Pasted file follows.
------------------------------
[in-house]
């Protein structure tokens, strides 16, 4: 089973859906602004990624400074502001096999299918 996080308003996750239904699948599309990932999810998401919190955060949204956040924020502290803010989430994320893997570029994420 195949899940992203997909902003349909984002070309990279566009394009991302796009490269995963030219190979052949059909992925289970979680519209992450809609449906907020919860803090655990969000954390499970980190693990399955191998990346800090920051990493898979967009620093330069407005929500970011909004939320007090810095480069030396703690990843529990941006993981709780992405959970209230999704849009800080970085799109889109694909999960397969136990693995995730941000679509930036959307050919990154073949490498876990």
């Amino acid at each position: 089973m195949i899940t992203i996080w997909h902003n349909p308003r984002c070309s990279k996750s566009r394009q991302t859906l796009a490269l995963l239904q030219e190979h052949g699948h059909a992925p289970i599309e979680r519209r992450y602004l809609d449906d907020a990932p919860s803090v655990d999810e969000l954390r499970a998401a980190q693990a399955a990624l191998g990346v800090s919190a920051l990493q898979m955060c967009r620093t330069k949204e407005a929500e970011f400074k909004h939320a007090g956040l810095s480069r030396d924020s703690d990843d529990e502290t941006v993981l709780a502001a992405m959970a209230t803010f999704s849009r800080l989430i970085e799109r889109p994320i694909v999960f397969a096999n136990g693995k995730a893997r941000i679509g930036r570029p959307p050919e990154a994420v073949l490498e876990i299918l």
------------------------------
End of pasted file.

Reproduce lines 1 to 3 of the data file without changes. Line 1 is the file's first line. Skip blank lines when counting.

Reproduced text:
[in-house]
């Protein structure tokens, strides 16, 4: 089973859906602004990624400074502001096999299918 996080308003996750239904699948599309990932999810998401919190955060949204956040924020502290803010989430994320893997570029994420 195949899940992203997909902003349909984002070309990279566009394009991302796009490269995963030219190979052949059909992925289970979680519209992450809609449906907020919860803090655990969000954390499970980190693990399955191998990346800090920051990493898979967009620093330069407005929500970011909004939320007090810095480069030396703690990843529990941006993981709780992405959970209230999704849009800080970085799109889109694909999960397969136990693995995730941000679509930036959307050919990154073949490498876990």
């Amino acid at each position: 089973m195949i899940t992203i996080w997909h902003n349909p308003r984002c070309s990279k996750s566009r394009q991302t859906l796009a490269l995963l239904q030219e190979h052949g699948h059909a992925p289970i599309e979680r519209r992450y602004l809609d449906d907020a990932p919860s803090v655990d999810e969000l954390r499970a998401a980190q693990a399955a990624l191998g990346v800090s919190a920051l990493q898979m955060c967009r620093t330069k949204e407005a929500e970011f400074k909004h939320a007090g956040l810095s480069r030396d924020s703690d990843d529990e502290t941006v993981l709780a502001a992405m959970a209230t803010f999704s849009r800080l989430i970085e799109r889109p994320i694909v999960f397969a096999n136990g693995k995730a893997r941000i679509g930036r570029p959307p050919e990154a994420v073949l490498e876990i299918l």